Advocacy is about supporting disabled people, older people and others who may be vulnerable.
Advocacy can be very important if you need to start, change or stop something in your life. These can be changes to social care services or education which may affect you.
It’s important your voice is heard and you understand your rights so you have more choices and control in your life.
An advocate is a trusted adult who is qualified to support you. These services are usually free and independent.
Read our What is Advocacy? guide to find out what advocacy means, and how it might be able to help you.
If someone becomes your Advocate they will:
- Explain things to you so that you can make choices
- Take time to listen to your wishes and feelings
- Speak up for you and attend meetings with you, if you want them to.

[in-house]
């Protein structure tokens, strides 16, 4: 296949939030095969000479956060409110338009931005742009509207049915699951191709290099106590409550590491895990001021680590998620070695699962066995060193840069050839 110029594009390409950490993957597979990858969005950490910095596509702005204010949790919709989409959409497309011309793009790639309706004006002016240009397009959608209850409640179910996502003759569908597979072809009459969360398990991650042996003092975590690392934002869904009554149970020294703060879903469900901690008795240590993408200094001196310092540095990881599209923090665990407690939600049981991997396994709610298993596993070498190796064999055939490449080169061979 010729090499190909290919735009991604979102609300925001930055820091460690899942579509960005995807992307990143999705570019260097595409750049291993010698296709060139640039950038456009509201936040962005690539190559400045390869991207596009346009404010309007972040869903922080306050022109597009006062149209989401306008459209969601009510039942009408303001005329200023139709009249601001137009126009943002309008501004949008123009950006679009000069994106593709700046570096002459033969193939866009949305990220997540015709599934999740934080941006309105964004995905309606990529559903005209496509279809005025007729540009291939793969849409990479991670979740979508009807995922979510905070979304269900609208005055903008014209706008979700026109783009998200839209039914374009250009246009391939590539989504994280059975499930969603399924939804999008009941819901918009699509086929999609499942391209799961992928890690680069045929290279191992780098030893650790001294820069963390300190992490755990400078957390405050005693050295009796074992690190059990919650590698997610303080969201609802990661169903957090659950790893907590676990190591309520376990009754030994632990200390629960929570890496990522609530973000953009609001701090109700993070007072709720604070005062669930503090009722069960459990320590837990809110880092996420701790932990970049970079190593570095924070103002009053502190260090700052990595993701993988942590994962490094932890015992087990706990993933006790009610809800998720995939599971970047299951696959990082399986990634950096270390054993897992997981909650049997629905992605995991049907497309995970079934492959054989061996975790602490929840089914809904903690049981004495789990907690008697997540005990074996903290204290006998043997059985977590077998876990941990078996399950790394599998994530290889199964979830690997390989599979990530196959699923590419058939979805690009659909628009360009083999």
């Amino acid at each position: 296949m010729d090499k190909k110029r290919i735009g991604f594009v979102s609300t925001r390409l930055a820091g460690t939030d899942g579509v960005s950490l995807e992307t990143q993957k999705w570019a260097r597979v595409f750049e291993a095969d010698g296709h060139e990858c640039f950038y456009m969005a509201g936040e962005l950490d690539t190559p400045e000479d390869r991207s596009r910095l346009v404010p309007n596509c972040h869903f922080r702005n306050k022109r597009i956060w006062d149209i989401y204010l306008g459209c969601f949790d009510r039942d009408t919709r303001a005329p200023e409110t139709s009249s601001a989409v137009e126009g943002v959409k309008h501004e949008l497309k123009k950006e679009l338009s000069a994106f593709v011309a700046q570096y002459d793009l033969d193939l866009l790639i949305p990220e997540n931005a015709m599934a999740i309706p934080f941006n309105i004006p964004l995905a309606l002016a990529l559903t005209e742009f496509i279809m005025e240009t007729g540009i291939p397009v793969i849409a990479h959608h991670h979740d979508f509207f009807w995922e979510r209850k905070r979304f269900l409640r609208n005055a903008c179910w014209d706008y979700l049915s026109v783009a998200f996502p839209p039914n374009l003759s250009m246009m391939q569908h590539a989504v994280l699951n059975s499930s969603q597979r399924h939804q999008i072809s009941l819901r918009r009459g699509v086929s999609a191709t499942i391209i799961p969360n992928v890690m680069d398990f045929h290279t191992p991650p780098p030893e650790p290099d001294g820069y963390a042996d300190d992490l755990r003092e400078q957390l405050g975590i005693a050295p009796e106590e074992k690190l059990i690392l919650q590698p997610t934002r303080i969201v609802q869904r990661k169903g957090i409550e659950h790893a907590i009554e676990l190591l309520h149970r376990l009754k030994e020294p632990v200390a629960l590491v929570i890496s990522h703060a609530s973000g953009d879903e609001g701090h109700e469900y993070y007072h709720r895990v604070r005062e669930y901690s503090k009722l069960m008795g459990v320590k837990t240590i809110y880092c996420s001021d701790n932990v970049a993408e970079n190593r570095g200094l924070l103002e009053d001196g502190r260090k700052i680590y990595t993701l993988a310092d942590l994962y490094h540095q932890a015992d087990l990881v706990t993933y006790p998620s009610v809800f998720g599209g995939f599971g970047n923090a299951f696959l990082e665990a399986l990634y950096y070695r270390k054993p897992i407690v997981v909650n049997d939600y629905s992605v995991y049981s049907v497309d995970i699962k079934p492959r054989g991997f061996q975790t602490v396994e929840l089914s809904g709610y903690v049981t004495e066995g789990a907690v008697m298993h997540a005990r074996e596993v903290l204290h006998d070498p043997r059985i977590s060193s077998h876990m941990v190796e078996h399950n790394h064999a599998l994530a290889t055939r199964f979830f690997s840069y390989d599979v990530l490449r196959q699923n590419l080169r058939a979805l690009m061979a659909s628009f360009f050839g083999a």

- Get the information you need so that you can make the right choices
- Talk to other people who might be able to help you, if you are happy for them to do this.
- Help professionals to understand what you want and help you to understand what they do.
An advocate will not:
- Tell you what choices or decisions to make.
- Make a complaint for you (but will support you if you need to make a complaint)
- Support you to get out and about or be your friend.
- Give you advice about the law, unless they are Legal Advocates.
If you would like to talk to someone about getting an advocate please call the freephone number 0800 0129 112.
The Rutland Disabled Youth Forum is a group of young people aged 14-25 with a variety of disabilities. We make sure our voices are heard about the services, facilities and accessibility in and around Rutland by feeding back to the relevant organisation.